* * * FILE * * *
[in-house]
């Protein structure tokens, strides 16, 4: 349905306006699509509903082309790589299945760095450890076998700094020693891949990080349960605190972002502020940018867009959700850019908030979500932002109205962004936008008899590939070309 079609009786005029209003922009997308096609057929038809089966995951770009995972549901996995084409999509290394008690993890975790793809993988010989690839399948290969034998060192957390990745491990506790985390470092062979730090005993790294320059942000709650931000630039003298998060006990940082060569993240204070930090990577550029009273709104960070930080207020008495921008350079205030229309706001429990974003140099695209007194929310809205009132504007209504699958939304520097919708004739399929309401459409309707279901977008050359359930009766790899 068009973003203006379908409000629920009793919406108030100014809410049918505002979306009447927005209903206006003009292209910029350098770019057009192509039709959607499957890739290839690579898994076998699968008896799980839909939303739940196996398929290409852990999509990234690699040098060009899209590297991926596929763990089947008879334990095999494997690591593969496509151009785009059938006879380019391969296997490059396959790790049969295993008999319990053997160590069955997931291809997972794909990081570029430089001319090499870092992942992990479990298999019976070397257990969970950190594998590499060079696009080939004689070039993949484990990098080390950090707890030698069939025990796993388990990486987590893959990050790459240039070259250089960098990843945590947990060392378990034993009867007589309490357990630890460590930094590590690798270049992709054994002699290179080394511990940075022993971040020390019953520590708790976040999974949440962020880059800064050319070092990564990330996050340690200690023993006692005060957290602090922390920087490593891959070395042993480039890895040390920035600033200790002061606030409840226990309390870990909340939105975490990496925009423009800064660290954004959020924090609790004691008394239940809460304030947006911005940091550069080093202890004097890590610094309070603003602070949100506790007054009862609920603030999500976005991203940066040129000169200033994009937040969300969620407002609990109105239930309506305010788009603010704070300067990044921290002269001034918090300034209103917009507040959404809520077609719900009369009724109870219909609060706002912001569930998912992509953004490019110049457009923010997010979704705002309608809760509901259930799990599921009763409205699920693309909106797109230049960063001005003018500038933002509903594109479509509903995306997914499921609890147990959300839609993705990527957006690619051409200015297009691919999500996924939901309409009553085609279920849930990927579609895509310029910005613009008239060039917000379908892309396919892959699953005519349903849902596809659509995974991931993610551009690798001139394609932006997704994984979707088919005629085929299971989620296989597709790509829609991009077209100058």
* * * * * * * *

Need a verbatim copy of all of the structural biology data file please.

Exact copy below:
[in-house]
């Protein structure tokens, strides 16, 4: 349905306006699509509903082309790589299945760095450890076998700094020693891949990080349960605190972002502020940018867009959700850019908030979500932002109205962004936008008899590939070309 079609009786005029209003922009997308096609057929038809089966995951770009995972549901996995084409999509290394008690993890975790793809993988010989690839399948290969034998060192957390990745491990506790985390470092062979730090005993790294320059942000709650931000630039003298998060006990940082060569993240204070930090990577550029009273709104960070930080207020008495921008350079205030229309706001429990974003140099695209007194929310809205009132504007209504699958939304520097919708004739399929309401459409309707279901977008050359359930009766790899 068009973003203006379908409000629920009793919406108030100014809410049918505002979306009447927005209903206006003009292209910029350098770019057009192509039709959607499957890739290839690579898994076998699968008896799980839909939303739940196996398929290409852990999509990234690699040098060009899209590297991926596929763990089947008879334990095999494997690591593969496509151009785009059938006879380019391969296997490059396959790790049969295993008999319990053997160590069955997931291809997972794909990081570029430089001319090499870092992942992990479990298999019976070397257990969970950190594998590499060079696009080939004689070039993949484990990098080390950090707890030698069939025990796993388990990486987590893959990050790459240039070259250089960098990843945590947990060392378990034993009867007589309490357990630890460590930094590590690798270049992709054994002699290179080394511990940075022993971040020390019953520590708790976040999974949440962020880059800064050319070092990564990330996050340690200690023993006692005060957290602090922390920087490593891959070395042993480039890895040390920035600033200790002061606030409840226990309390870990909340939105975490990496925009423009800064660290954004959020924090609790004691008394239940809460304030947006911005940091550069080093202890004097890590610094309070603003602070949100506790007054009862609920603030999500976005991203940066040129000169200033994009937040969300969620407002609990109105239930309506305010788009603010704070300067990044921290002269001034918090300034209103917009507040959404809520077609719900009369009724109870219909609060706002912001569930998912992509953004490019110049457009923010997010979704705002309608809760509901259930799990599921009763409205699920693309909106797109230049960063001005003018500038933002509903594109479509509903995306997914499921609890147990959300839609993705990527957006690619051409200015297009691919999500996924939901309409009553085609279920849930990927579609895509310029910005613009008239060039917000379908892309396919892959699953005519349903849902596809659509995974991931993610551009690798001139394609932006997704994984979707088919005629085929299971989620296989597709790509829609991009077209100058």